The 747 was not born from the freighter contract (I assume you’re referring to the C-5 which went to Lockheed). It was designed from the start as a passenger plane, with consideration for cargo capabilities as well.

The only thing the 747 had in common with Boeing’s proposed C-5 design was the use of high-bypass turbofan engines. The rest of the plane was entirely different.
 
Joined
Jan 24, 2017
Messages
8
Imagine landing one of these beasts at a provincial airport with poor weather and even poorer communications, and then imagine being decimated by another one of these brutes flown by an irritated pilot who has run out of patience. And there you have it... the world's worst aviation disaster.
 

ehbowen

Conductor
Joined
Mar 22, 2011
Messages
2,355
Location
Houston, Texas
Imagine landing one of these beasts at a provincial airport with poor weather and even poorer communications, and then imagine being decimated by another one of these brutes flown by an irritated pilot who has run out of patience. And there you have it... the world's worst aviation disaster.
It certainly didn't help that the KLM crew didn't use standard phrases for communications. If they had clearly announced, "KLM rolling" on the radio, the controller would probably have screamed for them to stop right away.
 

Ziv

OBS Chief
Joined
Oct 25, 2011
Messages
641
Sometimes the 747 was both cargo and passenger. I used to ride Eva Air out of Bangkok and Tokyo and the 747 we rode on was only passenger from seat 22 (?) forward. Everything behind seat 22 was walled off and was cargo pallets, or so it appeared from the tractors that were loading the aircraft when we boarded. On my favorite flight, I sat forward in the nose, main level, where the curvature of the nose had me pointing about 10 or 12 degrees toward the interior of the aircraft. When I put my cheek on the window I could see partway down the runway.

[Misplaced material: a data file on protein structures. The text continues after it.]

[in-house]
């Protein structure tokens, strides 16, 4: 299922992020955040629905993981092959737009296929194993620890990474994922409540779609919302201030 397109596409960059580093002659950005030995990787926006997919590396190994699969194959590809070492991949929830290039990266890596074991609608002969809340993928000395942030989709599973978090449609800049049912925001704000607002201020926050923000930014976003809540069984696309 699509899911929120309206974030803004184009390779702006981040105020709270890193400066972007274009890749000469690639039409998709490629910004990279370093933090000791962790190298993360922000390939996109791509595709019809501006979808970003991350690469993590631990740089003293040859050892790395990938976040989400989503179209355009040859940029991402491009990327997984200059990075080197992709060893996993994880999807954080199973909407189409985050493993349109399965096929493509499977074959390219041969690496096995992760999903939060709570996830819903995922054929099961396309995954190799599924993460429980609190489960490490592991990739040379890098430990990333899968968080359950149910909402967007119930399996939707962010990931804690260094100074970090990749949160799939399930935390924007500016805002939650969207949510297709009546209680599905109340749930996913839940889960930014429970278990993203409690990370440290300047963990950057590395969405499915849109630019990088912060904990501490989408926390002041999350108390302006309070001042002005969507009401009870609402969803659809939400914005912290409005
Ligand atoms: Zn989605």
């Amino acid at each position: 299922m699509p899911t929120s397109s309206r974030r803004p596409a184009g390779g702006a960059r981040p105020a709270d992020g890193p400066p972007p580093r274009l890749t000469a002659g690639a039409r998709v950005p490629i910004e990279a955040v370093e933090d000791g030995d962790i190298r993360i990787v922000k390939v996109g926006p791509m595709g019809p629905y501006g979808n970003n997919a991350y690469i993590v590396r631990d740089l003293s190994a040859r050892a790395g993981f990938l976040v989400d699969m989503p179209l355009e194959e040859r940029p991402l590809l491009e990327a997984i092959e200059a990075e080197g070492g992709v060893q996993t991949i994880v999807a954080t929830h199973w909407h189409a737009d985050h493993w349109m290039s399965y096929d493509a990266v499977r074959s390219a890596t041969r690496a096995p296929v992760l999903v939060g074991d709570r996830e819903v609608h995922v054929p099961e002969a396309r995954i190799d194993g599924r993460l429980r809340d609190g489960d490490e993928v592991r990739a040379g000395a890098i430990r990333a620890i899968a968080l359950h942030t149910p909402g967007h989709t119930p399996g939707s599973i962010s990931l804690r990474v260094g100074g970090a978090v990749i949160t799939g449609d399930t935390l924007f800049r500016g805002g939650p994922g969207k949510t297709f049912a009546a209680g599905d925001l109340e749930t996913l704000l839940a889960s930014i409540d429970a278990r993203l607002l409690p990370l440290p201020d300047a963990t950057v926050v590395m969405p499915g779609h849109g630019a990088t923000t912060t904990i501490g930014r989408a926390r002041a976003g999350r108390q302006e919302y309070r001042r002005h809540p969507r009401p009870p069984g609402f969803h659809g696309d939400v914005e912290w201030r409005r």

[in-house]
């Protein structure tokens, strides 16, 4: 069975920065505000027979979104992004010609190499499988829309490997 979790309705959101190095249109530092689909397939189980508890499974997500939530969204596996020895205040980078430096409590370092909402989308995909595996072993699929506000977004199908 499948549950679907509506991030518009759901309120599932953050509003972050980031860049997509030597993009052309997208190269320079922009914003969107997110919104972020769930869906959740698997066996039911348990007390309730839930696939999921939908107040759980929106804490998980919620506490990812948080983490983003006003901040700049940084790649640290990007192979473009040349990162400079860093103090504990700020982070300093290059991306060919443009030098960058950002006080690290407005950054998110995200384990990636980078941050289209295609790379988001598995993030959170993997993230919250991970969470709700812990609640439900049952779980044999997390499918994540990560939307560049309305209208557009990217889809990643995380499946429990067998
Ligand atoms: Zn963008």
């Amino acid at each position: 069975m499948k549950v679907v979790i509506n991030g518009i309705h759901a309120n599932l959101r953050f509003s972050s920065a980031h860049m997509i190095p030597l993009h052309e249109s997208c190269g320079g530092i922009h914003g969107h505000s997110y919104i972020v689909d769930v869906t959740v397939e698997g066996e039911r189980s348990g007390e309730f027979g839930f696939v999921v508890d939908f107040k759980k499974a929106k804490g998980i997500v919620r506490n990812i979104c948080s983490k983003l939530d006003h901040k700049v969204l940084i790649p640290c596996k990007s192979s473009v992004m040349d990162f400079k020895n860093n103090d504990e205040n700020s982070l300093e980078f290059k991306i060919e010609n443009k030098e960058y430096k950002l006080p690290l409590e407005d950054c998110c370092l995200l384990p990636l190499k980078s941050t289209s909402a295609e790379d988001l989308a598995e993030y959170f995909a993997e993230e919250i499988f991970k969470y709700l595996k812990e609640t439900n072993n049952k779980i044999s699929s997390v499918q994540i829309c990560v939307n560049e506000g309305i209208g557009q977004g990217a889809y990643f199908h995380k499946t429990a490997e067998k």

Very cool aircraft, always excellent service.
The 747 was not born from the freighter contract (I assume you’re referring to the C-5 which went to Lockheed). It was designed from the start as a passenger plane, with consideration for cargo capabilities as well.
 

jiml

Conductor
Joined
Feb 27, 2019
Messages
1,605
Location
Toronto area
Sometimes the 747 was both cargo and passenger. I used to ride Eva Air out of Bangkok and Tokyo and the 747 we rode on was only passenger from seat 22 (?) forward. Everything behind seat 22 was walled off and was cargo pallets, or so it appeared from the tractors that were loading the aircraft when we boarded. On my favorite flight, I sat forward in the nose, main level, where the curvature of the nose had me pointing about 10 or 12 degrees toward the interior of the aircraft. When I put my cheek on the window I could see partway down the runway.
Very cool aircraft, always excellent service.
The 747 Combi. Both KLM and Air Canada had several as well.
 

Trogdor

Conductor
Joined
Aug 3, 2004
Messages
5,495
Location
Here